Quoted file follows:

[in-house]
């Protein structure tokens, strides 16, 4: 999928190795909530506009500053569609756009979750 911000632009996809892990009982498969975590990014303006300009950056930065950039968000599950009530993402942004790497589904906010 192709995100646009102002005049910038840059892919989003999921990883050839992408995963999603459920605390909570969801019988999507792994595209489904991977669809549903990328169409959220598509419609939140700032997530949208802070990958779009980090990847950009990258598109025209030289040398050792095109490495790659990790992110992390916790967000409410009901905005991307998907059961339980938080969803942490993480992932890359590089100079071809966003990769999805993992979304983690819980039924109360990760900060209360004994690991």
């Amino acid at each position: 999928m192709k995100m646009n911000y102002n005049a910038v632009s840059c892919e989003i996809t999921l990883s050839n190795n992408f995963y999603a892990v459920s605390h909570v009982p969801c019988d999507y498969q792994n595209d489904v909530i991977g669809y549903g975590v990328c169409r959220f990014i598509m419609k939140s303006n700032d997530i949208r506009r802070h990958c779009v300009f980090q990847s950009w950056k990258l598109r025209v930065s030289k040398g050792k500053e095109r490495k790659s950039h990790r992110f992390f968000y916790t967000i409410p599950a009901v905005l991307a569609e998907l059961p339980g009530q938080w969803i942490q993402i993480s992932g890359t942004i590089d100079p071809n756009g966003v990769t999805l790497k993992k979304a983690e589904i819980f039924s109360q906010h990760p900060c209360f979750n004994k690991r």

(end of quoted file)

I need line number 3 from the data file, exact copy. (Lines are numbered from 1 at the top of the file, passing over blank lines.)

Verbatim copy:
């Amino acid at each position: 999928m192709k995100m646009n911000y102002n005049a910038v632009s840059c892919e989003i996809t999921l990883s050839n190795n992408f995963y999603a892990v459920s605390h909570v009982p969801c019988d999507y498969q792994n595209d489904v909530i991977g669809y549903g975590v990328c169409r959220f990014i598509m419609k939140s303006n700032d997530i949208r506009r802070h990958c779009v300009f980090q990847s950009w950056k990258l598109r025209v930065s030289k040398g050792k500053e095109r490495k790659s950039h990790r992110f992390f968000y916790t967000i409410p599950a009901v905005l991307a569609e998907l059961p339980g009530q938080w969803i942490q993402i993480s992932g890359t942004i590089d100079p071809n756009g966003v990769t999805l790497k993992k979304a983690e589904i819980f039924s109360q906010h990760p900060c209360f979750n004994k690991r």